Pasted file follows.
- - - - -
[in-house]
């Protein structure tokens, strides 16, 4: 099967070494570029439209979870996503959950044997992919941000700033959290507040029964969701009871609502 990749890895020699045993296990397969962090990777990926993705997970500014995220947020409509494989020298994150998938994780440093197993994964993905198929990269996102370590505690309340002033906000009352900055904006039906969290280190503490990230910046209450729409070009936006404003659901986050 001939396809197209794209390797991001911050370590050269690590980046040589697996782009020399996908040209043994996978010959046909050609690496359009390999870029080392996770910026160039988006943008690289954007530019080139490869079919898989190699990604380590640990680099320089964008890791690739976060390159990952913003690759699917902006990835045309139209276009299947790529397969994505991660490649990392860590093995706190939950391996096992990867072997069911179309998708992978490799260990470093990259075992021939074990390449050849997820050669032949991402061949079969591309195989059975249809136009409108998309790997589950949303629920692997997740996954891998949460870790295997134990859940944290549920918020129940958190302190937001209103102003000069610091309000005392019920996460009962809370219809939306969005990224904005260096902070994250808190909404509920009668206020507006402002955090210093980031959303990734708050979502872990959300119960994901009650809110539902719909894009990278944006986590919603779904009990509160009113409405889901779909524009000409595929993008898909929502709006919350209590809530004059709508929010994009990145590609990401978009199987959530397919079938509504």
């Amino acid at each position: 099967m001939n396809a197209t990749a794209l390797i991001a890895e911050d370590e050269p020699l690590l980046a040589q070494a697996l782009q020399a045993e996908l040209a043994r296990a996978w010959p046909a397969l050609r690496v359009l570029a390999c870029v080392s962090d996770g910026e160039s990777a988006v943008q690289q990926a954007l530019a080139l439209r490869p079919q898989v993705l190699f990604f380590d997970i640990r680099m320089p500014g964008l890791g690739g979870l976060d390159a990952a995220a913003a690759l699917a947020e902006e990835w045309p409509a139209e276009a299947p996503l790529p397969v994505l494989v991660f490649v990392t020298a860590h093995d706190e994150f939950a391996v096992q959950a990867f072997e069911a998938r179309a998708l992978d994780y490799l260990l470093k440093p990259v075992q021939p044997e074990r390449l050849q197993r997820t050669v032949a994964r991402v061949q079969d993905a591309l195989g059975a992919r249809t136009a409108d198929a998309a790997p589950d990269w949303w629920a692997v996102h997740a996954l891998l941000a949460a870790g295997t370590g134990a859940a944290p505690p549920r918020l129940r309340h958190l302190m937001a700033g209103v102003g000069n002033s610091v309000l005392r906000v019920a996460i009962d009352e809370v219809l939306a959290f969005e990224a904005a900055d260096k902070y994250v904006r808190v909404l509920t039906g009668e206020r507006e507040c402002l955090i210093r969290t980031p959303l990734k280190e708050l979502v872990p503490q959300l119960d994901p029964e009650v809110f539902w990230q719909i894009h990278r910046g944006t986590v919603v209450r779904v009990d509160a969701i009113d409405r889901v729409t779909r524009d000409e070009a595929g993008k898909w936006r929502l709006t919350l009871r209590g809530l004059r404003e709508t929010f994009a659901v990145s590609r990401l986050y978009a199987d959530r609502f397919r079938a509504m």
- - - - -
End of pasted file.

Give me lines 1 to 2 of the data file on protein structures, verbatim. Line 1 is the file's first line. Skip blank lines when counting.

[in-house]
């Protein structure tokens, strides 16, 4: 099967070494570029439209979870996503959950044997992919941000700033959290507040029964969701009871609502 990749890895020699045993296990397969962090990777990926993705997970500014995220947020409509494989020298994150998938994780440093197993994964993905198929990269996102370590505690309340002033906000009352900055904006039906969290280190503490990230910046209450729409070009936006404003659901986050 001939396809197209794209390797991001911050370590050269690590980046040589697996782009020399996908040209043994996978010959046909050609690496359009390999870029080392996770910026160039988006943008690289954007530019080139490869079919898989190699990604380590640990680099320089964008890791690739976060390159990952913003690759699917902006990835045309139209276009299947790529397969994505991660490649990392860590093995706190939950391996096992990867072997069911179309998708992978490799260990470093990259075992021939074990390449050849997820050669032949991402061949079969591309195989059975249809136009409108998309790997589950949303629920692997997740996954891998949460870790295997134990859940944290549920918020129940958190302190937001209103102003000069610091309000005392019920996460009962809370219809939306969005990224904005260096902070994250808190909404509920009668206020507006402002955090210093980031959303990734708050979502872990959300119960994901009650809110539902719909894009990278944006986590919603779904009990509160009113409405889901779909524009000409595929993008898909929502709006919350209590809530004059709508929010994009990145590609990401978009199987959530397919079938509504």